Thursday, 30 October 2008

Environment and its analogy to money

I mentioned a while back that environmental economic analysis should be as sophisticated and innovative as the Keynesian or monetarist revolutions had been. I am dissatisfied with approaches that work out the costs of future environmental damage and calculate its discounted value, because they seem inadequate to analyse or respond to the problem of global warming in particular, which could threaten life and civilisations.

Reading the sales pitch for the WWF Living Planet Report yesterday (here - downloading the full report into browsers instead of saving seems to lock them up, so beware), I came across the phrase

"[the possibility of a] financial recession pales in comparison to the looming ecological credit crunch"

which is true, to such an extent that the effects of recession are scarcely of the same expected order of magnitude. But the economic implications of the phrase - which seems rhetorical, rather than analytical - made me sit up.

Money is not a good like other goods, because it is present in almost all markets for goods. When a supply and demand diagram is drawn for, say, peanuts, the missing variable which is implicitly used but not explicitly included is money. No modern macroeconomic model could exclude money determination alongside and separate from aggregate good determination. Its properties are different, and critical for market operation.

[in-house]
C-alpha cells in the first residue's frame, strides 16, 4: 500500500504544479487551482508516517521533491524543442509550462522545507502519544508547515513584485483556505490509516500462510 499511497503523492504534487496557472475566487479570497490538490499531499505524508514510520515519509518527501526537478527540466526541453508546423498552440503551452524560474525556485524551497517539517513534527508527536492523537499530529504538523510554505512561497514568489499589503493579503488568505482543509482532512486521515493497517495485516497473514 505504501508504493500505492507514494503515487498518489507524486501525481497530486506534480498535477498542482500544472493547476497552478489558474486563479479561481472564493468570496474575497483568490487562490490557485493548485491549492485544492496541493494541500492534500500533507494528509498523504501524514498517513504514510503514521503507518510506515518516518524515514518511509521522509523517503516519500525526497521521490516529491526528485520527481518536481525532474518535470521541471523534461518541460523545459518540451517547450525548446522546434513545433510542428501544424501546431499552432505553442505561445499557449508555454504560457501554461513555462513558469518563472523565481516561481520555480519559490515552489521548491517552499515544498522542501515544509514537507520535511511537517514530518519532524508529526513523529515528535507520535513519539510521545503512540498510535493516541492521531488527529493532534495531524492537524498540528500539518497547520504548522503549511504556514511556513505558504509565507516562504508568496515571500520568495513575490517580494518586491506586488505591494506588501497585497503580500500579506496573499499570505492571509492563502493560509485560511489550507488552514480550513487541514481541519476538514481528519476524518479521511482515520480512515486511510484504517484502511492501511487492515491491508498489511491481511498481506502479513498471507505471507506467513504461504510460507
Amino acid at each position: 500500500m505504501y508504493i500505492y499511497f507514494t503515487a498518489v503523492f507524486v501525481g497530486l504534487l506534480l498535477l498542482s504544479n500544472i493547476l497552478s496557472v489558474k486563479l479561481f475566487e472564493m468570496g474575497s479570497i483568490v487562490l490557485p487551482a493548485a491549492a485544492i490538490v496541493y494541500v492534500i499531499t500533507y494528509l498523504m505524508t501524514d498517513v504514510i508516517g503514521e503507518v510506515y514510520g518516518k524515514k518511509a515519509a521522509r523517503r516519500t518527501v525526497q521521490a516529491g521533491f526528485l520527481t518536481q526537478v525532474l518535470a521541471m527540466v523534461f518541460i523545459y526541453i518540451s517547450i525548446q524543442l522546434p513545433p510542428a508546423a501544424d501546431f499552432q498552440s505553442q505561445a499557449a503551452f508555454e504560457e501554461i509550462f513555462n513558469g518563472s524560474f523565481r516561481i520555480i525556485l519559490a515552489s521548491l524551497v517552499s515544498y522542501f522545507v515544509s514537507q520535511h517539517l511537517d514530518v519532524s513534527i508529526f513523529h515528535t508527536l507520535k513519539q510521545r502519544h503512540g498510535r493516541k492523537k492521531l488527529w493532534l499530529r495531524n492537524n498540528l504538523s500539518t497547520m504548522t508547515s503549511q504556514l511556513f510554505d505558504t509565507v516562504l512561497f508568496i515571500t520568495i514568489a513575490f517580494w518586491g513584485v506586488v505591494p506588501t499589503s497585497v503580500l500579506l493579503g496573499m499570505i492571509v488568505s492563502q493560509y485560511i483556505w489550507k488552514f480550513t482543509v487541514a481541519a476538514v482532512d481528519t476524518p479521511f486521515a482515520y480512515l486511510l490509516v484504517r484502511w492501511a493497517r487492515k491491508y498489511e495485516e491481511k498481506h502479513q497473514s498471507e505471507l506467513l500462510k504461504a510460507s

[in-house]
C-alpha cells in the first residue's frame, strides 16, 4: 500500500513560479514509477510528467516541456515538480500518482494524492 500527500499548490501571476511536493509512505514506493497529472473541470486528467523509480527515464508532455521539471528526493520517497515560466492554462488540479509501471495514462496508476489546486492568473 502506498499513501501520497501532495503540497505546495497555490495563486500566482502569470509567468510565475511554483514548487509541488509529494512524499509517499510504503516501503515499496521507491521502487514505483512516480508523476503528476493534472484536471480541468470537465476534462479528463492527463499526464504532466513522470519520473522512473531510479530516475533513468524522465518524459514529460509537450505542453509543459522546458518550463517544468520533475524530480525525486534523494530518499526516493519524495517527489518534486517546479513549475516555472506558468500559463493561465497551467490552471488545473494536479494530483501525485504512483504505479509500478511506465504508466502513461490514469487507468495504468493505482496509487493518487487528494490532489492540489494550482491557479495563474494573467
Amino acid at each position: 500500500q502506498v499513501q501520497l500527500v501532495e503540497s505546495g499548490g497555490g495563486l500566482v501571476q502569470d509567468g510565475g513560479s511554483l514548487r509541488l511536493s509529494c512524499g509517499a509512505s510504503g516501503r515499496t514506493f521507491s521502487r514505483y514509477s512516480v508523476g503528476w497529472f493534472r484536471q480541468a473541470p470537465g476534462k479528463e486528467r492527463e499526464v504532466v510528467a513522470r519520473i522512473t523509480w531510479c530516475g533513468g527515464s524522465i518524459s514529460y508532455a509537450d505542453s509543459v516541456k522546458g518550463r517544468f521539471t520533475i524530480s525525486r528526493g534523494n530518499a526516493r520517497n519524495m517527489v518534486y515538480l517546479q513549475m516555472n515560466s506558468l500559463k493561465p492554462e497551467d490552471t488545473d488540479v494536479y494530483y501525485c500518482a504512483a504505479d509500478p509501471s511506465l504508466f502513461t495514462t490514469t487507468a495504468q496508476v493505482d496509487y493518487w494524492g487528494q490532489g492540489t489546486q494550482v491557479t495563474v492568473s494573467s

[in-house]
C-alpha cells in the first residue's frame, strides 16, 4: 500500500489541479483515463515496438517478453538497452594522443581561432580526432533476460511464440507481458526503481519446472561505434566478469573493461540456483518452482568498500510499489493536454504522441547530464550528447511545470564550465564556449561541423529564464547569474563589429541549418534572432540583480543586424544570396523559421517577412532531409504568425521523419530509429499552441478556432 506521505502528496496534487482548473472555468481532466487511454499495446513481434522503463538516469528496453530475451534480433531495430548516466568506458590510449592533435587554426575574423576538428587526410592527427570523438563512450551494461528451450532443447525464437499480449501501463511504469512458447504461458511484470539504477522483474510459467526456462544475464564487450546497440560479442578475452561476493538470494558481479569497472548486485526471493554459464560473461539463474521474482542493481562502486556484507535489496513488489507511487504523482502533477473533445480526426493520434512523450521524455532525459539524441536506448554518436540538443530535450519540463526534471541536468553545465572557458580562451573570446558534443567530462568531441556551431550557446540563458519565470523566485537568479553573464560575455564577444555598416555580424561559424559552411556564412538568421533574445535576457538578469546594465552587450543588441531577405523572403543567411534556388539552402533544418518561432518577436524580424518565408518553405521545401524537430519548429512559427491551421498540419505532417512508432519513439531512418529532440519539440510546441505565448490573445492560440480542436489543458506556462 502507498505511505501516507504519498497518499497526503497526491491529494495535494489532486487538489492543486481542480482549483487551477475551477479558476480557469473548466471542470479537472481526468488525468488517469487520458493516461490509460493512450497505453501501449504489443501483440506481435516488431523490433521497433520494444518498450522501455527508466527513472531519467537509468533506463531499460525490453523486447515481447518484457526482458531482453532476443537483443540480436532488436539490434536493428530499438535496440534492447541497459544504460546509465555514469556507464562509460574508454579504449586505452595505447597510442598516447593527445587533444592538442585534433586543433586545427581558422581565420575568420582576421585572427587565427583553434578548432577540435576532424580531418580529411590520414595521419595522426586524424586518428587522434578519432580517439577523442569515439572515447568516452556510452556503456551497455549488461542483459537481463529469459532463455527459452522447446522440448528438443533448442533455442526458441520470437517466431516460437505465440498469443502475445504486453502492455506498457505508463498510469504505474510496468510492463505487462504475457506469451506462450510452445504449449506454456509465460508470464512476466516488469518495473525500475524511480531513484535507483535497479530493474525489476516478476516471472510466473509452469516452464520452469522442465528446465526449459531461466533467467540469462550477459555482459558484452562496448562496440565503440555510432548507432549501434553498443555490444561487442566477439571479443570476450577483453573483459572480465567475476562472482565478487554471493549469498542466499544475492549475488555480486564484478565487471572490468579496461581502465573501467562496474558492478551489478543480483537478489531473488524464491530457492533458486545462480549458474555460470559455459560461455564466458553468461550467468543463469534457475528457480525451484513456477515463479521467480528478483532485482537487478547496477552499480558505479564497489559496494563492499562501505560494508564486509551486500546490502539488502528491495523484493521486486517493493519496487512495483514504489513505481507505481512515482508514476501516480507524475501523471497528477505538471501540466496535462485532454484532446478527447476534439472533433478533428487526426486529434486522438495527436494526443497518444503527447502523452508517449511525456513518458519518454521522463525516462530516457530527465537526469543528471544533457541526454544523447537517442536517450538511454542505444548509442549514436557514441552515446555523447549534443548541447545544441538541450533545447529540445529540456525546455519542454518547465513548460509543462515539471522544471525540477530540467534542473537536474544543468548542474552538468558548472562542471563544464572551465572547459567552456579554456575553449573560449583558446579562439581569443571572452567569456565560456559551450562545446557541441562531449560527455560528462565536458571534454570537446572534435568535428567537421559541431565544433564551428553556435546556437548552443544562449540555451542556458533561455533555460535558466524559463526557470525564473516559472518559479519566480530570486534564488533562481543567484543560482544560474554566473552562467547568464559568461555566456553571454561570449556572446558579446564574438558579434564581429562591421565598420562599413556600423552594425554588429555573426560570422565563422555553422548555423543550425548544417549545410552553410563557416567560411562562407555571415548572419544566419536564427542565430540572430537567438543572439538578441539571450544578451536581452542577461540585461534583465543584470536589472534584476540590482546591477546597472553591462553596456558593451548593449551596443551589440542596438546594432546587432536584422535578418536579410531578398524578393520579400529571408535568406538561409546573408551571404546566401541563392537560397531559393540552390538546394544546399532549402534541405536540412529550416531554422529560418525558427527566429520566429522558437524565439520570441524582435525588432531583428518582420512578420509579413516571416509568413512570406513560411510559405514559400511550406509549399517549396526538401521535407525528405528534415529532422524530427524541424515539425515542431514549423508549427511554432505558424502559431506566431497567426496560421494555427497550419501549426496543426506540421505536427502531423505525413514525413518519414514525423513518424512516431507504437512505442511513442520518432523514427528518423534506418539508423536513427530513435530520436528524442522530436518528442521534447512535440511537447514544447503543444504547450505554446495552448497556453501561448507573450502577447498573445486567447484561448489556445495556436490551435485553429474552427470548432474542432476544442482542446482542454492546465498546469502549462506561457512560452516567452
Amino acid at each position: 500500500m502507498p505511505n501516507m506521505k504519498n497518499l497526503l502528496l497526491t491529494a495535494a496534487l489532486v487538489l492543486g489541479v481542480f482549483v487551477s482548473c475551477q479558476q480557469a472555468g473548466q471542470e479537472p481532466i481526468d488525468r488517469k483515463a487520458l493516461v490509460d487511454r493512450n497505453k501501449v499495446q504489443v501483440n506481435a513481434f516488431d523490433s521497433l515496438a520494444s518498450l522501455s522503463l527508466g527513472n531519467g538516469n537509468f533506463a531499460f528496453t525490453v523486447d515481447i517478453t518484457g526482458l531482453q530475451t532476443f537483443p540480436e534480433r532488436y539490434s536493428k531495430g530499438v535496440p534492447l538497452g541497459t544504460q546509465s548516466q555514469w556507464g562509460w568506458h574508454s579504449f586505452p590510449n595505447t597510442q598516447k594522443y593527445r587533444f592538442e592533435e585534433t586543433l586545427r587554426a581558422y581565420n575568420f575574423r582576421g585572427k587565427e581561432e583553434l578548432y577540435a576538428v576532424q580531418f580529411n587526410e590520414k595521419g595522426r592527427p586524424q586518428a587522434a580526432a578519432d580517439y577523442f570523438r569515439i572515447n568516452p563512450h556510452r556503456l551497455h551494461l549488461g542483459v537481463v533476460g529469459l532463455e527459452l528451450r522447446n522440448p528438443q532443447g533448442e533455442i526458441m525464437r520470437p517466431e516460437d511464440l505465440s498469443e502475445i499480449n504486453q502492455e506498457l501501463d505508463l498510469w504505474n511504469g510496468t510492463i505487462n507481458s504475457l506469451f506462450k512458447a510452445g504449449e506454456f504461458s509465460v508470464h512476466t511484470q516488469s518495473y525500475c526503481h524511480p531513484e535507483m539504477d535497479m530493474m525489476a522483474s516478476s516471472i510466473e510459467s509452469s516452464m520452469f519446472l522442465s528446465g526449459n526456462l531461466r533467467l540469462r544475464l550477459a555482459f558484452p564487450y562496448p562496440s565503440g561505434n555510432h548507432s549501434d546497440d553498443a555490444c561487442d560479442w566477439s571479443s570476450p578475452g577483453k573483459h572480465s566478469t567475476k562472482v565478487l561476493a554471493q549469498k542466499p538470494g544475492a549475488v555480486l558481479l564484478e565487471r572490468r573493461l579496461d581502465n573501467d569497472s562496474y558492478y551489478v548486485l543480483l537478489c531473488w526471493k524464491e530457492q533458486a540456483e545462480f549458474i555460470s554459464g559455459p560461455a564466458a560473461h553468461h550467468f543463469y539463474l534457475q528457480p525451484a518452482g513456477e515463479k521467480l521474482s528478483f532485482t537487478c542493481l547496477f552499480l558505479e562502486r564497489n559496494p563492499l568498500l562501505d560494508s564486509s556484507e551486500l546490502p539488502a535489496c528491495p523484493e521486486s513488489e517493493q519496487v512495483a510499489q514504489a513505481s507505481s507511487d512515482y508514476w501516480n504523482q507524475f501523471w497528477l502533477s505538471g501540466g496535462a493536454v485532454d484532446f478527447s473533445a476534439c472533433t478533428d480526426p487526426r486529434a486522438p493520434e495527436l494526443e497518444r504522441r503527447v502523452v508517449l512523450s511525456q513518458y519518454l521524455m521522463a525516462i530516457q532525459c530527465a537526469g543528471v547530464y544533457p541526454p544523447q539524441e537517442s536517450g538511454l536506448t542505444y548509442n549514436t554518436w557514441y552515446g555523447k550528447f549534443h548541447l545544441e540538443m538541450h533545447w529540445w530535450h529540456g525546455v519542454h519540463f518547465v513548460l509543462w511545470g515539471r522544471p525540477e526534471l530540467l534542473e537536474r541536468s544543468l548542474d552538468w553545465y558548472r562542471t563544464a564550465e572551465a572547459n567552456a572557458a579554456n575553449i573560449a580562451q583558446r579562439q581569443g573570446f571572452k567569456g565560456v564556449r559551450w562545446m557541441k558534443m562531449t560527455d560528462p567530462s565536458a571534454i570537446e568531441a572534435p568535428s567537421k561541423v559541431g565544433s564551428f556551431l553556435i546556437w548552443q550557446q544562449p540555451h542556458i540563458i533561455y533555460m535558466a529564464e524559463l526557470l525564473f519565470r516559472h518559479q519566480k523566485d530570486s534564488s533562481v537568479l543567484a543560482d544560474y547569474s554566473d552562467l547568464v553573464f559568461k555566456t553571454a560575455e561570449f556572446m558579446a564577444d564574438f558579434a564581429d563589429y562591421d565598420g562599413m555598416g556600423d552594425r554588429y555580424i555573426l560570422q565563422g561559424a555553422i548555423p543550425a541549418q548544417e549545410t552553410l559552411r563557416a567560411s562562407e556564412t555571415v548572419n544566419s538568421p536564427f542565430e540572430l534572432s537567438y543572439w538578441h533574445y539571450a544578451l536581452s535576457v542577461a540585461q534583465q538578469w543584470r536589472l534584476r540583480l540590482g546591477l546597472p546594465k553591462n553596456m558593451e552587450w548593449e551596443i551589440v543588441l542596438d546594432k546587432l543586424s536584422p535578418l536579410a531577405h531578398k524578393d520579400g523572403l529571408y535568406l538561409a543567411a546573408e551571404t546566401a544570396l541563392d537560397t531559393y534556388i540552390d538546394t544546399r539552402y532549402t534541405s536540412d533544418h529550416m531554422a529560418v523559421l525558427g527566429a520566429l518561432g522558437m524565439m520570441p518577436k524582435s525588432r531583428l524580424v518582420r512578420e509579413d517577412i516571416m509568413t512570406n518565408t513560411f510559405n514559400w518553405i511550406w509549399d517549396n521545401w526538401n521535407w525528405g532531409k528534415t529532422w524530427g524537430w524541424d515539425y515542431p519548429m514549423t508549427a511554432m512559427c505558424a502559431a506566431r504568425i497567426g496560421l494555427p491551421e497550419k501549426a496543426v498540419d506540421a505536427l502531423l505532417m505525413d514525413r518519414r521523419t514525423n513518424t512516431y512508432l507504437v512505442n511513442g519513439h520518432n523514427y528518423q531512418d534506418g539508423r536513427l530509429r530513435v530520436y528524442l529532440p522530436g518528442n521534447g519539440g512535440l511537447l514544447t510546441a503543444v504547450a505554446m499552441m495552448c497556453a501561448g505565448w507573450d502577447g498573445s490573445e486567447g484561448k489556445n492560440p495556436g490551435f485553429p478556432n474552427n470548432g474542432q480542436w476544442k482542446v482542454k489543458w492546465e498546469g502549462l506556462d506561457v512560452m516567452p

So it is with the environment, most clearly through global warming. The effects of global warming will pervade almost every future market in goods, and it should be analysed on a multiple simultaneous approach to macroeconomics alongside aggregate goods and money. I do not know what its properties are, but its economic characterisation is certainly distinct from the other two. The recognition of its permeation is a first step towards finding the characterisation.

I think that the abstract representation is that goods like environmental use lie at the base of the economic pyramid on which everything else is built, and they move upwards to support production and consumption in other goods. The manner in which they do so is idiosyncratic to the good, so carbon dioxide release is generated and affects other production differently from other base goods like money, water, or oil. Oh, to be able to carry this analysis through!

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